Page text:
The climate crisis is top of the agenda for governments around the world but those most affected by the crisis, children and future generations, rarely have a voice in the discussion.
They will face challenges that can’t even be imagined as they try to repair the damage done to the planet. So how do you equip them with the knowledge and skills to tackle the challenges of the climate crisis and come up with the new solutions needed to fix it?
According to Edge Hill University’s faculty of education the first step is education. Making children aware to why the crisis is happening and what can be done to prevent more damage being caused. Edge Hill University’s faculty of education, building on its national reputation for high-quality teacher training, has committed to promoting sustainability in schools.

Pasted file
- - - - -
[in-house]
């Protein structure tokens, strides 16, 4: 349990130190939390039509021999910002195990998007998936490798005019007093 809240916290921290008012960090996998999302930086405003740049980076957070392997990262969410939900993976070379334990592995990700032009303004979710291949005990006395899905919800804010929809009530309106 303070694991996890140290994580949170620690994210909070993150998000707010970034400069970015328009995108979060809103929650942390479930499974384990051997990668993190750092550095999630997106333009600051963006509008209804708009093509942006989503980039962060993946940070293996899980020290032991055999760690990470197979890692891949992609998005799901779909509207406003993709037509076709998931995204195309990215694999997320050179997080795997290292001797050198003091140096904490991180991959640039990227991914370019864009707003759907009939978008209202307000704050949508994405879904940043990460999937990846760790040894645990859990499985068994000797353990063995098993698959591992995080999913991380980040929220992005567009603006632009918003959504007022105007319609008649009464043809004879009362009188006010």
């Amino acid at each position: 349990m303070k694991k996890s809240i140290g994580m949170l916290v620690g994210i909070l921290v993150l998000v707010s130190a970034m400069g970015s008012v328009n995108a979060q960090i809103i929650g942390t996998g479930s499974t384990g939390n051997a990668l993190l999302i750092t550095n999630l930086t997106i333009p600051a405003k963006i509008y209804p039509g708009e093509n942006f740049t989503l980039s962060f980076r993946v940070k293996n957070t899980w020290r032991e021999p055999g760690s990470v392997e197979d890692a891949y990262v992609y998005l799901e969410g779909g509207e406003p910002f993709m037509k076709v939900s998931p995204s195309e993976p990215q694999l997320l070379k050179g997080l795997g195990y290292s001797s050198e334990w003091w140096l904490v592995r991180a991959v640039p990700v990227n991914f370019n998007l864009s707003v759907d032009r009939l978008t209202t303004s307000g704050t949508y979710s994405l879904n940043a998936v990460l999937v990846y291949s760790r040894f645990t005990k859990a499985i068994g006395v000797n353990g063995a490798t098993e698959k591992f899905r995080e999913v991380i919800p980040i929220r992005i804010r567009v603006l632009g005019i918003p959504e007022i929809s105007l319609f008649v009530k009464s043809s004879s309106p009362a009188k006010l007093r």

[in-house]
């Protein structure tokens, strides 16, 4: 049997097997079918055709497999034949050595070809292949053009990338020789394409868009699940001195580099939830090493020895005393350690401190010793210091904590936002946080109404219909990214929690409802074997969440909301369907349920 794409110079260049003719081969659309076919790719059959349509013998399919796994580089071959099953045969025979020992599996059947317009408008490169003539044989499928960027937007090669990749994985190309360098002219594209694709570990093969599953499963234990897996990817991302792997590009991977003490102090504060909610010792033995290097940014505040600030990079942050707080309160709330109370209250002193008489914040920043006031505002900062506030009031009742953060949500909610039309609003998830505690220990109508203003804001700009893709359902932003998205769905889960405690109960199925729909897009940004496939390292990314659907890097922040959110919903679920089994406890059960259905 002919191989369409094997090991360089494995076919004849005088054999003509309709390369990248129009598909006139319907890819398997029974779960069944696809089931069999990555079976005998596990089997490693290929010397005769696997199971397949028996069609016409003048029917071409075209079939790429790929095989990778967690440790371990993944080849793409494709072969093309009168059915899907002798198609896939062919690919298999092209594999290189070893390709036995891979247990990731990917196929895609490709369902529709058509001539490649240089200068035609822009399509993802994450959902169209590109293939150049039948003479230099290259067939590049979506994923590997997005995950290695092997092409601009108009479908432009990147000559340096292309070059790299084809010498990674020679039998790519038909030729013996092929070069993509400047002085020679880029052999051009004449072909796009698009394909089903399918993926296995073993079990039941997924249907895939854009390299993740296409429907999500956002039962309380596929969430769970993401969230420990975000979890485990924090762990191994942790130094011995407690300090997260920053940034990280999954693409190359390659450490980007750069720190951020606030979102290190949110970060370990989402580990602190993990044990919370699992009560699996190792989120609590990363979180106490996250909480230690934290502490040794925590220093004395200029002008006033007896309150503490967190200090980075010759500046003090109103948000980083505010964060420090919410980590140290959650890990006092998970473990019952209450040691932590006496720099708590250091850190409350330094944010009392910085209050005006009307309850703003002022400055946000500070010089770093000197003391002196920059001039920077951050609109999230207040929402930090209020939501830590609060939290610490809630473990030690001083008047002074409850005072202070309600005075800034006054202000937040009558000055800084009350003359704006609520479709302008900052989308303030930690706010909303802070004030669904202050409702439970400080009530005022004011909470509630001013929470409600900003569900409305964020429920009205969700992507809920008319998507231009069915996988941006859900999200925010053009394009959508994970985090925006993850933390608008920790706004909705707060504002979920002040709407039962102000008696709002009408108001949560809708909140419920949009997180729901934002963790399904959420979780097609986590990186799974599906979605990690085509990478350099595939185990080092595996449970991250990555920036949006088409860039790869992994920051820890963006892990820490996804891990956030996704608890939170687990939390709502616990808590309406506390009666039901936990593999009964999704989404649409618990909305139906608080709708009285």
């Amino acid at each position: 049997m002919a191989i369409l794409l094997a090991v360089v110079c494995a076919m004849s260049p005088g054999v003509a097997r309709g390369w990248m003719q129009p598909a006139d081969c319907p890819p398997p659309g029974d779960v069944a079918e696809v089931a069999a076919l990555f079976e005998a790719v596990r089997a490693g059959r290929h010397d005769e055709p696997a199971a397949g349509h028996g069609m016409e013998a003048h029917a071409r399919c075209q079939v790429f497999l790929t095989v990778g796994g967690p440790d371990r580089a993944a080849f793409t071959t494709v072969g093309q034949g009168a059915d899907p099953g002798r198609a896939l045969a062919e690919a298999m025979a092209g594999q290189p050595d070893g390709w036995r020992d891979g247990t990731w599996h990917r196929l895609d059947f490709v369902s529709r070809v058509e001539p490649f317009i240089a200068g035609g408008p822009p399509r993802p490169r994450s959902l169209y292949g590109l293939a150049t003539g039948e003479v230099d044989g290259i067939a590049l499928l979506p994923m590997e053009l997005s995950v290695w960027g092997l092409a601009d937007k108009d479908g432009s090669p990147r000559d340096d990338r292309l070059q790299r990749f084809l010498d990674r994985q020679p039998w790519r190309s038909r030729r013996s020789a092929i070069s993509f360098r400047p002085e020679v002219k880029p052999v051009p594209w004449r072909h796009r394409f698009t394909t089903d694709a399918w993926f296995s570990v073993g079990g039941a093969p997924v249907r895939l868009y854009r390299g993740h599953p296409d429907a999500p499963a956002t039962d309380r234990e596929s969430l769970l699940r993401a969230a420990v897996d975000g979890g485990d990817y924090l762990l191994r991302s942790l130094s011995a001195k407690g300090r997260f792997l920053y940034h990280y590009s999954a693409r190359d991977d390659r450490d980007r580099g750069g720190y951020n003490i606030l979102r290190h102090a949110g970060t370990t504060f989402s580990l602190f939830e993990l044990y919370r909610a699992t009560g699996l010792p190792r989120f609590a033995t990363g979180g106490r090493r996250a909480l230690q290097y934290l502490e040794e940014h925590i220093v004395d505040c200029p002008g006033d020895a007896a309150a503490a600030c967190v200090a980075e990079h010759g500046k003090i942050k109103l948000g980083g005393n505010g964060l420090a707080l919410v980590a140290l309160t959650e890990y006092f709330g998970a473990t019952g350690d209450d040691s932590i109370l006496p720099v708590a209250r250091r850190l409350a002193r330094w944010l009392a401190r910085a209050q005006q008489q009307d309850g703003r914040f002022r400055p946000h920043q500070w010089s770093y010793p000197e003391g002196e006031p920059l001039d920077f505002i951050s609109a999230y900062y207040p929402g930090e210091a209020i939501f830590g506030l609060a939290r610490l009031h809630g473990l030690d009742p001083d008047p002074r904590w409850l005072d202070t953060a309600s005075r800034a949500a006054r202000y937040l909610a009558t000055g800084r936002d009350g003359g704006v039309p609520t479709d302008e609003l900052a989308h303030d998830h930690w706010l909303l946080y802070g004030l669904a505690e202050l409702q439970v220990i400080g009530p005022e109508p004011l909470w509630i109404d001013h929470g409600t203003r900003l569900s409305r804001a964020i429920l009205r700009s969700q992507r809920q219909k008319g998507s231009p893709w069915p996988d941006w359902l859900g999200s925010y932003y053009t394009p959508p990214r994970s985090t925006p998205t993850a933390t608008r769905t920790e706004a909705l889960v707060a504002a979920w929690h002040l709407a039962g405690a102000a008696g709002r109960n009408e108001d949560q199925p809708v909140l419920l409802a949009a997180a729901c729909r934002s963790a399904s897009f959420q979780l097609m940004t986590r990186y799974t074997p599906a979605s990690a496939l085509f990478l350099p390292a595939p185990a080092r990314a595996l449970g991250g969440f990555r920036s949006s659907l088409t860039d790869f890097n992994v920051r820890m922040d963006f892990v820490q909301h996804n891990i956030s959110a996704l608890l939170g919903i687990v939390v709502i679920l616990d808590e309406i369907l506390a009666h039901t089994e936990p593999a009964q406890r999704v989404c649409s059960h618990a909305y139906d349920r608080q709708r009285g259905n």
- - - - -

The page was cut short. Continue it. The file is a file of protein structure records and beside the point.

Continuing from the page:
Louise Habberfield from Edge Hill University said: “For many years its forest and beach schools have taken children outdoors for lessons and our new offer of free CPD for teachers including a session on greening the primary curriculum, helps teachers discuss climate change and encourage sustainability.
“The faculty’s latest project, Children Tackling Climate Change, has taken this message to more schools than ever before. Working with schools in the Kirkby Collaborative Partnership, primary and secondary school children have produced works of art about the climate crisis. The aim is to educate them about the causes of the crisis as well as its solutions.
“Their works of art have been on display at Kirkby Art Gallery for the community to enjoy. The children have also readily embraced the project’s sustainability messages, even telling their parents how to be more environmentally friendly and are now ambassadors for change.
“Schools all over the country are already running schemes and projects just like Edge Hill’s. It’s heartening to see so many schools, teachers and children taking climate change seriously. Together we can use education to empower children to take positive action to tackle this crisis.”